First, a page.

If we have any more extreme cold in Denver, you're probably right. One of my neighbors planted one last Spring and I'd say it's only about 3' tall. It still has leaves, but they looked a little burned. Makes me wonder if they even know how sensitive it is because they could have easily dumped leaves on it and covered it with a trash can for the coldest day/night we had last week. I was out of town, so not sure how bad the cold was. I see a little leaf burn on my Holly tree that's about 5' tall. It'll be ok though.

The tallest Magnolia near my home in Denver took a bad hit last winter and while it's still alive and had new growth over the summer, it wasn't as full as it used to be.
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Old 11-24-2014, 10:30 AM
 
Location: Denver, Colorado U.S.A.
14,174 posts, read 22,505,000 times
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Quote:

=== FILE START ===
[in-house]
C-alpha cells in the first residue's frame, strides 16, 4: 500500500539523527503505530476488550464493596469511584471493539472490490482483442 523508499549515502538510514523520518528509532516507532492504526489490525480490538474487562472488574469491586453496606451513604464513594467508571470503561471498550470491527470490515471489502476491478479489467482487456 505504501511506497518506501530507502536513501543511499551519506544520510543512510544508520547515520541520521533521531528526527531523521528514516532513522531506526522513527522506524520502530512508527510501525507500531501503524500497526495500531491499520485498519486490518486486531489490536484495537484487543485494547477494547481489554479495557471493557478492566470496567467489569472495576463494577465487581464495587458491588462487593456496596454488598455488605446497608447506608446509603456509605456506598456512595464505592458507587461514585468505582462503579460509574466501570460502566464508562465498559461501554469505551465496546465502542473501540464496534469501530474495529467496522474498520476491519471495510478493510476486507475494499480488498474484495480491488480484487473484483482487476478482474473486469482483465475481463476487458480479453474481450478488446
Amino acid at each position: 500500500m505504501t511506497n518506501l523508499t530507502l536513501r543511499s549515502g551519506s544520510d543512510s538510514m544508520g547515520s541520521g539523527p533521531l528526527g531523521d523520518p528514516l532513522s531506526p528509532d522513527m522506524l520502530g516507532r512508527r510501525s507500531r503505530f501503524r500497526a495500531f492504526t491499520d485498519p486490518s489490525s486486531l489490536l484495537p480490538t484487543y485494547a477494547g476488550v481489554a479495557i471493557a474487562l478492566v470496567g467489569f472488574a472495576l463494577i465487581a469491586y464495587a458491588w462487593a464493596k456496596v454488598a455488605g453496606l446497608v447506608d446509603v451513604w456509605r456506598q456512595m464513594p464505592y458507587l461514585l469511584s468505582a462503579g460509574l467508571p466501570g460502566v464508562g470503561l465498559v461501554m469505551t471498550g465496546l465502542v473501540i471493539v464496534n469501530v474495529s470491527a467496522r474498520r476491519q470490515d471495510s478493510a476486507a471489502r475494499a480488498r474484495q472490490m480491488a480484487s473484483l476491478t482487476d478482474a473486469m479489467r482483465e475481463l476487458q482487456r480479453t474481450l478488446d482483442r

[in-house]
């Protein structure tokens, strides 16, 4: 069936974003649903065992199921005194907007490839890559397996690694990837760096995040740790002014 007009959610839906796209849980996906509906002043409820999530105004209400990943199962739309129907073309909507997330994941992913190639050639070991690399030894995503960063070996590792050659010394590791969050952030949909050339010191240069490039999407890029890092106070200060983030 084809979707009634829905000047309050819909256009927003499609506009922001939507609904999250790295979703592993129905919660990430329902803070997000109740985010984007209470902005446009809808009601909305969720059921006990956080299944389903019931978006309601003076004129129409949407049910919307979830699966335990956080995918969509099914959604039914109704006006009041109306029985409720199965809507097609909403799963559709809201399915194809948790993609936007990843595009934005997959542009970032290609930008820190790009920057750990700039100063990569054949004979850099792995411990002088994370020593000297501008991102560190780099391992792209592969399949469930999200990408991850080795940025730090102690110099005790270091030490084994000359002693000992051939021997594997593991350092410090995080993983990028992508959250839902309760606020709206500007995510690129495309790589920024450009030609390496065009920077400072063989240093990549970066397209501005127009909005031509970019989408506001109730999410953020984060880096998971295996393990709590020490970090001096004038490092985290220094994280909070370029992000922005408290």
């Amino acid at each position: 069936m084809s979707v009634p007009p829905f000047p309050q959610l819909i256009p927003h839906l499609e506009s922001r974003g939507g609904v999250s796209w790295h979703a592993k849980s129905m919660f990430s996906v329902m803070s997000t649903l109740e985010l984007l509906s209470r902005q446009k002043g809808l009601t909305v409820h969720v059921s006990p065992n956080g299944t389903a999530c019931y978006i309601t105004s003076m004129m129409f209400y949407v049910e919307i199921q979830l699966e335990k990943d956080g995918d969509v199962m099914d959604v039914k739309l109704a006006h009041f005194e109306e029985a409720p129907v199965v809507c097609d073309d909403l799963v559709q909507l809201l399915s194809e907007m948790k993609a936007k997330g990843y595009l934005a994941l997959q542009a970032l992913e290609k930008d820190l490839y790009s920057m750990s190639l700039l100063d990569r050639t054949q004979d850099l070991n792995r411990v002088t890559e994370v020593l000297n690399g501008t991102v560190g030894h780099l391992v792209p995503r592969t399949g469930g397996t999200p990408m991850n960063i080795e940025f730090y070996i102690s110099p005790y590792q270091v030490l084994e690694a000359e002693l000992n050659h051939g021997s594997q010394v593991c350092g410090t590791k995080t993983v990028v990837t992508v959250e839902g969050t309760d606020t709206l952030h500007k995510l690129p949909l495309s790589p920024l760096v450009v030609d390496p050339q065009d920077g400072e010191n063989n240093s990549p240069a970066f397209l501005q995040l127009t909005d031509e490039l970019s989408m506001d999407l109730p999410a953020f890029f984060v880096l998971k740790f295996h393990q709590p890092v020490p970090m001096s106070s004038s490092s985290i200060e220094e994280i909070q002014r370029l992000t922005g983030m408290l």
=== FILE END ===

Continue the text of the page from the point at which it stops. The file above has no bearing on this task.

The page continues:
Originally Posted by DougStark View Post
The furthest north I've ever seen Southern magnolias is St. Louis. Very nice, full trees. The post re: seeing them in Kansas City surprised me.

We can grow them here in hot Phoenix, but the biggest problem growing them here is chlorosis/ nutritional problems due to the alkaline soil/water here.
I'm surprised they do well in KC too, but there are many around the metro area. They are typically planted in somewhat protected areas like courtyards or near houses.

Below link is an example of what you'll find around the KC area:

https://www.google.com/maps/@38.9567...PeNK_SMf-Q!2e0

Notice that it's in a corner of this building and somewhat sheltered, but still has grown quite tall. I remember this tree in the '80s and it was half as tall back then.
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Old 11-24-2014, 11:14 AM
 
Location: Floribama
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I don't think I'd want one growing up against my foundation like that, their roots can get huge.